It’s the 11th of May and there’s a tree in full bloom outside my window. The sun makes it stand out against the building behind it and I just want to climb up into the tree and be there. Nothing else but just to be there, sitting on one of its branches, watching the people pass by and catch a few rays of sun between the flowers and the leaves.

I used to do that a lot as a child. Sometimes when I got fed up by being with my friends, I would climb up a tree with a book or something else to read and sit there for an hour or two. I’d watch the people walk by; I would listen in on their conversations and really love the fact that nobody knew I was there. Like a fly on the wall.

That feeling never went away as I grew older. It still comes back now and again, but it has been a long time since I climbed a tree. Instead I go to a cafe, which is much like sitting in a tree, except they all see me sitting there.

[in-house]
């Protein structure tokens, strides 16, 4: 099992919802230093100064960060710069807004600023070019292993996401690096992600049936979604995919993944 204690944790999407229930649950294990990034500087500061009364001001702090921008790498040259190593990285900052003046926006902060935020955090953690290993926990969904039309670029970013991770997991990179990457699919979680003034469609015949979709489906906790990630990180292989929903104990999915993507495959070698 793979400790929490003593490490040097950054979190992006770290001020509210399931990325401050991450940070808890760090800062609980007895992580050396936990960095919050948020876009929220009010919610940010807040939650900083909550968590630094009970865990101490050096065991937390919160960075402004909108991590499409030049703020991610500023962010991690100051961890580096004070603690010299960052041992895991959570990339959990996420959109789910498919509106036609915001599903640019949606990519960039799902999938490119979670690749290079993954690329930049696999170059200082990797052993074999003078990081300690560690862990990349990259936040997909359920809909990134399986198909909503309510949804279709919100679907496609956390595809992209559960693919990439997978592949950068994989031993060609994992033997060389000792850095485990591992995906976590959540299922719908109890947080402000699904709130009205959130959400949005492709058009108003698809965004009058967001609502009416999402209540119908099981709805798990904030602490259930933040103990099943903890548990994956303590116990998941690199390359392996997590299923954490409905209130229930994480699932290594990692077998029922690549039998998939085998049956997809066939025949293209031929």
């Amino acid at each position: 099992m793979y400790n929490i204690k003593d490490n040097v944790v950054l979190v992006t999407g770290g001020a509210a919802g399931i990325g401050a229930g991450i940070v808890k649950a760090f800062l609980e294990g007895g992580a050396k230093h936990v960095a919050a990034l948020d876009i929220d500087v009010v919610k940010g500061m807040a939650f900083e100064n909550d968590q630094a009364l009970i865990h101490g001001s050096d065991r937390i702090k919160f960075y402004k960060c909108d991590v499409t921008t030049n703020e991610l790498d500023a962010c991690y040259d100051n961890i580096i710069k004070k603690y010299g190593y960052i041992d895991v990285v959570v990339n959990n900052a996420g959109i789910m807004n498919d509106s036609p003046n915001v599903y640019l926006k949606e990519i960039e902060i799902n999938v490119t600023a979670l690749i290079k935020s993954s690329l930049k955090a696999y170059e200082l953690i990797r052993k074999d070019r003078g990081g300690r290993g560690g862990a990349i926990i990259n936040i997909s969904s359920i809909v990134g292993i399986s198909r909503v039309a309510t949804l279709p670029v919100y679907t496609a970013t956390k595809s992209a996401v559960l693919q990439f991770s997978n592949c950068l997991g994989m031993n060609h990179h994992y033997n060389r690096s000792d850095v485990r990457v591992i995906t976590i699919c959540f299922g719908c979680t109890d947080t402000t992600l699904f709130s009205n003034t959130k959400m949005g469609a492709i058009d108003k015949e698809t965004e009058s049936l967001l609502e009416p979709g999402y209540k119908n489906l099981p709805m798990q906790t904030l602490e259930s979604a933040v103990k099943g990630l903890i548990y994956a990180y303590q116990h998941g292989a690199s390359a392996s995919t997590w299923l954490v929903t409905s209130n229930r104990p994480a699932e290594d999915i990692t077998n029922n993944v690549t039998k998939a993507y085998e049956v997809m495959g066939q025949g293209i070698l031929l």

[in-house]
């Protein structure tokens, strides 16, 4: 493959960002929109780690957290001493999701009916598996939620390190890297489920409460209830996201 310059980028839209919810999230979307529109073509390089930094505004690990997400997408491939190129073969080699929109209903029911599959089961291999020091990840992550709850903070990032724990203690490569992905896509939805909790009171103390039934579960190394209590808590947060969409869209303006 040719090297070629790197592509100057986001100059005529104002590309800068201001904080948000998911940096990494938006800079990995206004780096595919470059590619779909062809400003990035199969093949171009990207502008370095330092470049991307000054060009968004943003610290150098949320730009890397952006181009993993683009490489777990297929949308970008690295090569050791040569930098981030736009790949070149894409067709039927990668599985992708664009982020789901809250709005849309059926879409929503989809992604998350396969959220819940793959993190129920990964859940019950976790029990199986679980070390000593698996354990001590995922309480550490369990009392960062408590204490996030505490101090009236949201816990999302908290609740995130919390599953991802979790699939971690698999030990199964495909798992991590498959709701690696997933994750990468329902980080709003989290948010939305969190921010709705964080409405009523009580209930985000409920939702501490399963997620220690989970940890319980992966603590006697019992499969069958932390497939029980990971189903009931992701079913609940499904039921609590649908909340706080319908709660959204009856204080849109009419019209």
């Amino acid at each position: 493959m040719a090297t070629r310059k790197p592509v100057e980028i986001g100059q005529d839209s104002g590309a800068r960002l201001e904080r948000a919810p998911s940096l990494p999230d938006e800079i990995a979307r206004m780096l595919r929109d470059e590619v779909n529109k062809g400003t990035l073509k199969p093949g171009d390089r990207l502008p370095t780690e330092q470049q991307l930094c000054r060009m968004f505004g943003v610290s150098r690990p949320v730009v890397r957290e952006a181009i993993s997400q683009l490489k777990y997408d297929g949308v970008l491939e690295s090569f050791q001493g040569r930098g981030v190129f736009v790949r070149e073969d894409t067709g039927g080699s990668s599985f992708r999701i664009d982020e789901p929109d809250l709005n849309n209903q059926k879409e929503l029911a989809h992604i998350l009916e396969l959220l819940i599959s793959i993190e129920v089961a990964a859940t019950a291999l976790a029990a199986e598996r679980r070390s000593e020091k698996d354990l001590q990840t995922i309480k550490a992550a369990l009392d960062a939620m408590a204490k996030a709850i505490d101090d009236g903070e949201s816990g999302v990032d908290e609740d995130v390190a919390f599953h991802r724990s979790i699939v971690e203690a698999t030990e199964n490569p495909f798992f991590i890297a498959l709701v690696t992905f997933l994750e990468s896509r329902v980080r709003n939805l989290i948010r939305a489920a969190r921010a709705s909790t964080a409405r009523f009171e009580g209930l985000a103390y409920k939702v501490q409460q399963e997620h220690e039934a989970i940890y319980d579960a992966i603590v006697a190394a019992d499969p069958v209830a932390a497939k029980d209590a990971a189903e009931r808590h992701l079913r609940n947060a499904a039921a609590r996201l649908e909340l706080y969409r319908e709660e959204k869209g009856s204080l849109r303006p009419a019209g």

Perhaps some would say that it is bad listening in on other people’s conversations, but I look at it as a class room, a place for research. Without life and other people, I would have nothing to write about. Of course, I could write about myself and what happens to me, but that universe is not in itself big enough. This universe of mine (we each have our own) is a product of many things, including the people around me and I am the main explorer of it. However, even though almost endless, it’s not big enough.

The explorer in me wants to travel to every part of that universe which holds all our individual universes. My life is not going to be long enough, of course, but I aim to explore much more yet. For every place I go to, my own universe expands.